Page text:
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Employee Counseling and Wellness Services

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Presentation on theme: "Employee Counseling and Wellness Services"— Presentation transcript:

1 Employee Counseling and Wellness Services
Chapter 11 Werner & DeSimone (2006)

2 Learning objectives Explain the need for employee counseling in organization and why counseling is an HRD activity. Describe the typical activities include in employee counseling programs. Describe the focus and effectiveness of three types of employee counseling programs: employee assistance program, stress management interventions, and employee wellness/health promotion programs. Describe the role of supervisors in the various types of employee counseling program Werner & DeSimone (2006)

3 The Need for Employee Counseling
Have you ever seen people: Struggling due to high levels of anxiety? Refusing treatment for a treatable condition? Experiencing job burnout? Involved in efforts to promote good health? Werner & DeSimone (2006)

4 The Need for Employee Counseling – 2
Personal problems are a part of life Personal problems affect job performance Healthcare costs continue to rise Reducing tardiness, absenteeism, lost time and worker’s compensation saves money Reducing turnover can improve productivity and the bottom line Werner & DeSimone (2006)

5 Addressing Employee Well-Being
Promotes employee morale Reduces the impact of external factors on work Promotes productivity Cheaper to train, treat, and retain existing workers than to hire new ones Werner & DeSimone (2006)

6 Employee Counseling as an HRD Function
Counseling serves the same goal as other HRD activities Improving/maintaining worker performance Same techniques are used, especially coaching Same kinds of analysis and planning needed Werner & DeSimone (2006)

7 Overview of Counseling Programs
Problem Identification Education Counseling Referral Treatment Follow-up Werner & DeSimone (2006)

8 Problem Identification
Screening device Absenteeism records Supervisor’s observations Referral Voluntary participation Werner & DeSimone (2006)

9 Education Pamphlets Videos Lectures Unsolicited Television Radio
Other media Werner & DeSimone (2006)

10 Counseling Needs a non-threatening person with whom the worker can discuss problems and seek help. Options include: Supervisor/coach Ombudsman HRD Counselor Professional Counselor Werner & DeSimone (2006)

11 Referral Directing employee to appropriate resources for assistance – e.g., Physician Substance abuse treatment center Marriage counselor Alcoholics Anonymous (AA) Other options (clergy) Werner & DeSimone (2006)

12 Treatment The actual intervention to solve the problem – e.g.,
Group therapy Medications Individual therapy Psychological therapy Werner & DeSimone (2006)

13 Follow-up Needed to: Ensure the employee is indeed carrying out the treatment Obtain information on employee progress Ensure that referrals and treatment are effective Werner & DeSimone (2006)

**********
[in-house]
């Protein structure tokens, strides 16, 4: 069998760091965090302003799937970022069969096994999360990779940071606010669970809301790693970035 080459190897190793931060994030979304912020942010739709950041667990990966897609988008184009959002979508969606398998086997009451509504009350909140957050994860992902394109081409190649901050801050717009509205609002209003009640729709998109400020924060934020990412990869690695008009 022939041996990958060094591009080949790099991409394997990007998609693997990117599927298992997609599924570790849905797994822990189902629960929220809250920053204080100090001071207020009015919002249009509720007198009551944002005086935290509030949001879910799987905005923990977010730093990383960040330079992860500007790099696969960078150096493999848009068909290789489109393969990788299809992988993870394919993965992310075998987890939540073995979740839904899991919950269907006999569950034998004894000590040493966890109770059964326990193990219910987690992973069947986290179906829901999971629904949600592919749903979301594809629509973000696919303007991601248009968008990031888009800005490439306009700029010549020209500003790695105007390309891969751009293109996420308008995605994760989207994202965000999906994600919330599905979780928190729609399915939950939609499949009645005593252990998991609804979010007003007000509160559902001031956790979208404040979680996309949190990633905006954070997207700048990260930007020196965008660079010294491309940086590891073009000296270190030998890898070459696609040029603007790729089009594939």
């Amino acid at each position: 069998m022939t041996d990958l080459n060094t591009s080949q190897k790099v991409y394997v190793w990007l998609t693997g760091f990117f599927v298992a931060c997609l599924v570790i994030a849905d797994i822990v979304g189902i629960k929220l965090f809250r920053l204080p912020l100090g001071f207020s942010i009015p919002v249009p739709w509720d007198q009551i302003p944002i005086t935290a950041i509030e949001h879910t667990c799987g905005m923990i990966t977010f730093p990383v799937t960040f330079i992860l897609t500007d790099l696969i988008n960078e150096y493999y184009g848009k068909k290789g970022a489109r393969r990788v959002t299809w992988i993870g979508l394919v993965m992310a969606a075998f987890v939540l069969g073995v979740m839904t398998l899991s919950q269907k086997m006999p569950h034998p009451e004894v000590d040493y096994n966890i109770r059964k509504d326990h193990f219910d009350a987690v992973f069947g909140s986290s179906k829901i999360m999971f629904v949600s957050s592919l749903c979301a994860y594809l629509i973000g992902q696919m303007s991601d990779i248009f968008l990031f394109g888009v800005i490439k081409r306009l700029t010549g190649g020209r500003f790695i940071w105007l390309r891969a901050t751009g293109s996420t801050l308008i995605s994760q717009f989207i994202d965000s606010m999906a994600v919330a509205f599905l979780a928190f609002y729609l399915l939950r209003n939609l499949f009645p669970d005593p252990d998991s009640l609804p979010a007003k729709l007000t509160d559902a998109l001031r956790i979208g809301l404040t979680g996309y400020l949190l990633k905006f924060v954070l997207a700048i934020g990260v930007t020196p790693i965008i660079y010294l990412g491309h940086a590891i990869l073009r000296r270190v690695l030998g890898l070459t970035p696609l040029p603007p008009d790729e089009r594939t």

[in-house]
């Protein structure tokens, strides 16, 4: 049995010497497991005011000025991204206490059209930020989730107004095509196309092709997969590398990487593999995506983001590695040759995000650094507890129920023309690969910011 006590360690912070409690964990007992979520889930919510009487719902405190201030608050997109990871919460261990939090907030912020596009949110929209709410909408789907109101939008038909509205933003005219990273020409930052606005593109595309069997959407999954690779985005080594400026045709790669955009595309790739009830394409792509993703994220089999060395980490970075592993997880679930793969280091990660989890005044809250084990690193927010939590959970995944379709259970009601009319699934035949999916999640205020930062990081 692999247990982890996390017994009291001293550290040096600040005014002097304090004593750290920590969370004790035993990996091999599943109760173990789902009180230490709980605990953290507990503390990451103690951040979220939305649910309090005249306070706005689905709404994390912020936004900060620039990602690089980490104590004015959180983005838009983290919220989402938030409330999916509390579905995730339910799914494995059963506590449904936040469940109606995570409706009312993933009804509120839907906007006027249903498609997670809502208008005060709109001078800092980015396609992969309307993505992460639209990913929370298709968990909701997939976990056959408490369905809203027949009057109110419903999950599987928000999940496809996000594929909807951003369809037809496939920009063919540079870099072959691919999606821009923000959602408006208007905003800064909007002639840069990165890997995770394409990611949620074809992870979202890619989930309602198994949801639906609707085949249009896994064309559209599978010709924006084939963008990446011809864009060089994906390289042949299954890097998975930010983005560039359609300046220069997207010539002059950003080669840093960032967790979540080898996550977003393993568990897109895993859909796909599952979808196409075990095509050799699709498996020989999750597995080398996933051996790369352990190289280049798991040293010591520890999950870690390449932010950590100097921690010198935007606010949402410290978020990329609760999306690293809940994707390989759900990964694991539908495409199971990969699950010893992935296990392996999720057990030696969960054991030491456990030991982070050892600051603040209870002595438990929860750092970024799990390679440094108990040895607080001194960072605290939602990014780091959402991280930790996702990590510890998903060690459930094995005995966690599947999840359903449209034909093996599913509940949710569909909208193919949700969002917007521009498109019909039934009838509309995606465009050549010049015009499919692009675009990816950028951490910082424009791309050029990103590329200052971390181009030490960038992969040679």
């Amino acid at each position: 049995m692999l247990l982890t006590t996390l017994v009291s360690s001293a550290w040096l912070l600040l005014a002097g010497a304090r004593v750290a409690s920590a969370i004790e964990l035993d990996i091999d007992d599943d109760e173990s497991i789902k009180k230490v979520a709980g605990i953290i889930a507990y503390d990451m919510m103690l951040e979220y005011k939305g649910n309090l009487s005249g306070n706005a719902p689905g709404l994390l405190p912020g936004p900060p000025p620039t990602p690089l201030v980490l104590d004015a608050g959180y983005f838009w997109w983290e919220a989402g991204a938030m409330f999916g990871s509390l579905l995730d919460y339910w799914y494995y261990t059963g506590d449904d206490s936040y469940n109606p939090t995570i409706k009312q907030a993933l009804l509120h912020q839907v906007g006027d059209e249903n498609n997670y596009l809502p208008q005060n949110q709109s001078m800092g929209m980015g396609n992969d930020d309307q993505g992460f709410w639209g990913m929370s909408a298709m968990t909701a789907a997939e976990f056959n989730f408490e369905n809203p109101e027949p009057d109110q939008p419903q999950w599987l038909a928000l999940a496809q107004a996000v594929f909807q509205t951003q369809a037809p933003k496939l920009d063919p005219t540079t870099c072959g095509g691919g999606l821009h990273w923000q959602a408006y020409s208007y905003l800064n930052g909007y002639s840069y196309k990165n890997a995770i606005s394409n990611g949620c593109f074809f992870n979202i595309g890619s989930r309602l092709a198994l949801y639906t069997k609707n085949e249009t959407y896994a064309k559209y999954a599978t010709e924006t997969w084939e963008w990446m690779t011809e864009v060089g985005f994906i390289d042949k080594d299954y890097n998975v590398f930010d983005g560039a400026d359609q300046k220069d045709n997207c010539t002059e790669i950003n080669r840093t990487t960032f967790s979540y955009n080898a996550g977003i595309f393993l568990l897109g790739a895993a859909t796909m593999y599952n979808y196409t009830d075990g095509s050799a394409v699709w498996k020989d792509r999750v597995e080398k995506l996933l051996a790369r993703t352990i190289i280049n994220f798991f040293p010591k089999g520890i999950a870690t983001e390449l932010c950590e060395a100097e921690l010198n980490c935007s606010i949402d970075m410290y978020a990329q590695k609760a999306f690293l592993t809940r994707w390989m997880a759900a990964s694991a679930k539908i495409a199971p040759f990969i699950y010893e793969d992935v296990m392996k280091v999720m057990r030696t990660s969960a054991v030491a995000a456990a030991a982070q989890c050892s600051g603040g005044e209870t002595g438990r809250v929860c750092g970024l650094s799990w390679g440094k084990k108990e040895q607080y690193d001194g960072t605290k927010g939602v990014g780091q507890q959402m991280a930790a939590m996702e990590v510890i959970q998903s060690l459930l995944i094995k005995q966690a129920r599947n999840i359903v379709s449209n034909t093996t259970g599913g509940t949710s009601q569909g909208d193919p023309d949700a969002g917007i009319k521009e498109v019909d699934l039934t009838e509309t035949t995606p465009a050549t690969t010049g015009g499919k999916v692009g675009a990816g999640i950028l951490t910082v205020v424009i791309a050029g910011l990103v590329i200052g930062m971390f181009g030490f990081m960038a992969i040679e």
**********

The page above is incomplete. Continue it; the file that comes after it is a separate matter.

14 A Caution About Employee Counseling
All six approaches are not always needed The following issues drive which approach is taken: Type of problem identified Appropriate response Available resources Werner & DeSimone (2006)

15 Who Provides Employee Counseling?
Depends on the organization and organizational culture Can be done using: Corporate resources (In-house) Outside resources (Out-of-house) Werner & DeSimone (2006)

16 In-House Efforts Advantages: Internal control
Familiarity with organization Better coordination of efforts Sense of ownership Greater internal credibility Disadvantages: Confidentiality Lack of needed resources Employee reluctance to use services Limitations in staff skill and expertise Werner & DeSimone (2006)

17 Contracting Externally (Out-of-House)
Advantages: Subject matter experts Confidentiality easier to maintain Lower cost Better identification and use of resources Disadvantages: Lack of on-site services Possible communications problems Lack of organizational knowledge Werner & DeSimone (2006)

18 Characteristics of Effective Programs
Top management support Clear policies and procedures Cooperation with unions and employee groups A range of care: Referral to community resources Follow-up Werner & DeSimone (2006)

19 Characteristics of Effective Programs – 2
Policy of guaranteed confidentiality Maintenance of records for program evaluation Health insurance benefit coverage for services Family education Werner & DeSimone (2006)

20 Employee Assistance Programs (EAPs)
Job-based programs operating within an organization that: Identify troubled employees Motivate them to resolve their problems Provide access to counseling and treatment, as appropriate Werner & DeSimone (2006)

21 General Topics that EAPs Might Address
Alcoholism Drug abuse Anxiety Depression Eating disorders Compulsive gambling Marital problems Financial problems Personal problems Werner & DeSimone (2006)

22 Issues/Outcomes Affected by EAPs
Productivity Absenteeism Turnover Unemployment costs Substance abuse treatment Accidents Training Replacement costs Insurance benefits Etc. Werner & DeSimone (2006)

23 Who Offers EAPs? 62% of medium- and large-sized companies
33% of companies with 50+ employees Estimated 82% of large firm employees have access to an employee assistance program Werner & DeSimone (2006)

24 Items of Importance Extent of substance abuse and mental health problems faced by companies Approaches to employee assistance Effectiveness of EAPs in treating substance abuse and mental health problems Werner & DeSimone (2006)

25 Substance Abuse Over 19 million Americans abuse alcohol or drugs
Alcohol is involved in 47% of industrial injuries Substance abuse costs U.S. businesses over $100 billion per year Werner & DeSimone (2006)